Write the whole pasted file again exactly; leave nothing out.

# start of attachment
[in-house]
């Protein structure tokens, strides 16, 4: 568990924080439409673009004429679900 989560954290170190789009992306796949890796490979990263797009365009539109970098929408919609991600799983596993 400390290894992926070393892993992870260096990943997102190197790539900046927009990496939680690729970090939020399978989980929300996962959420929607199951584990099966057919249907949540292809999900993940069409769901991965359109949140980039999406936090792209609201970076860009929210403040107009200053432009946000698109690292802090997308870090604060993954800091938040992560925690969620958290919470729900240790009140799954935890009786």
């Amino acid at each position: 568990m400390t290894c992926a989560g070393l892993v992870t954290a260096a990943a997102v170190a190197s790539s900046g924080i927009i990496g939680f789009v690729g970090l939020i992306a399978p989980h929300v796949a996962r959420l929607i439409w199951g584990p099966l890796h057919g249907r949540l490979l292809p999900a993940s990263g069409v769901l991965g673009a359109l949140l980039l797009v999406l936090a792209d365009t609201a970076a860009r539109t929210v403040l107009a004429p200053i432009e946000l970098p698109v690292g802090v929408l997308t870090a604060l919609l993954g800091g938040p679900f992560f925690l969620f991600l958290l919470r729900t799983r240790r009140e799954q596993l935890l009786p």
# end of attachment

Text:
[in-house]
């Protein structure tokens, strides 16, 4: 568990924080439409673009004429679900 989560954290170190789009992306796949890796490979990263797009365009539109970098929408919609991600799983596993 400390290894992926070393892993992870260096990943997102190197790539900046927009990496939680690729970090939020399978989980929300996962959420929607199951584990099966057919249907949540292809999900993940069409769901991965359109949140980039999406936090792209609201970076860009929210403040107009200053432009946000698109690292802090997308870090604060993954800091938040992560925690969620958290919470729900240790009140799954935890009786």
């Amino acid at each position: 568990m400390t290894c992926a989560g070393l892993v992870t954290a260096a990943a997102v170190a190197s790539s900046g924080i927009i990496g939680f789009v690729g970090l939020i992306a399978p989980h929300v796949a996962r959420l929607i439409w199951g584990p099966l890796h057919g249907r949540l490979l292809p999900a993940s990263g069409v769901l991965g673009a359109l949140l980039l797009v999406l936090a792209d365009t609201a970076a860009r539109t929210v403040l107009a004429p200053i432009e946000l970098p698109v690292g802090v929408l997308t870090a604060l919609l993954g800091g938040p679900f992560f925690l969620f991600l958290l919470r729900t799983r240790r009140e799954q596993l935890l009786p």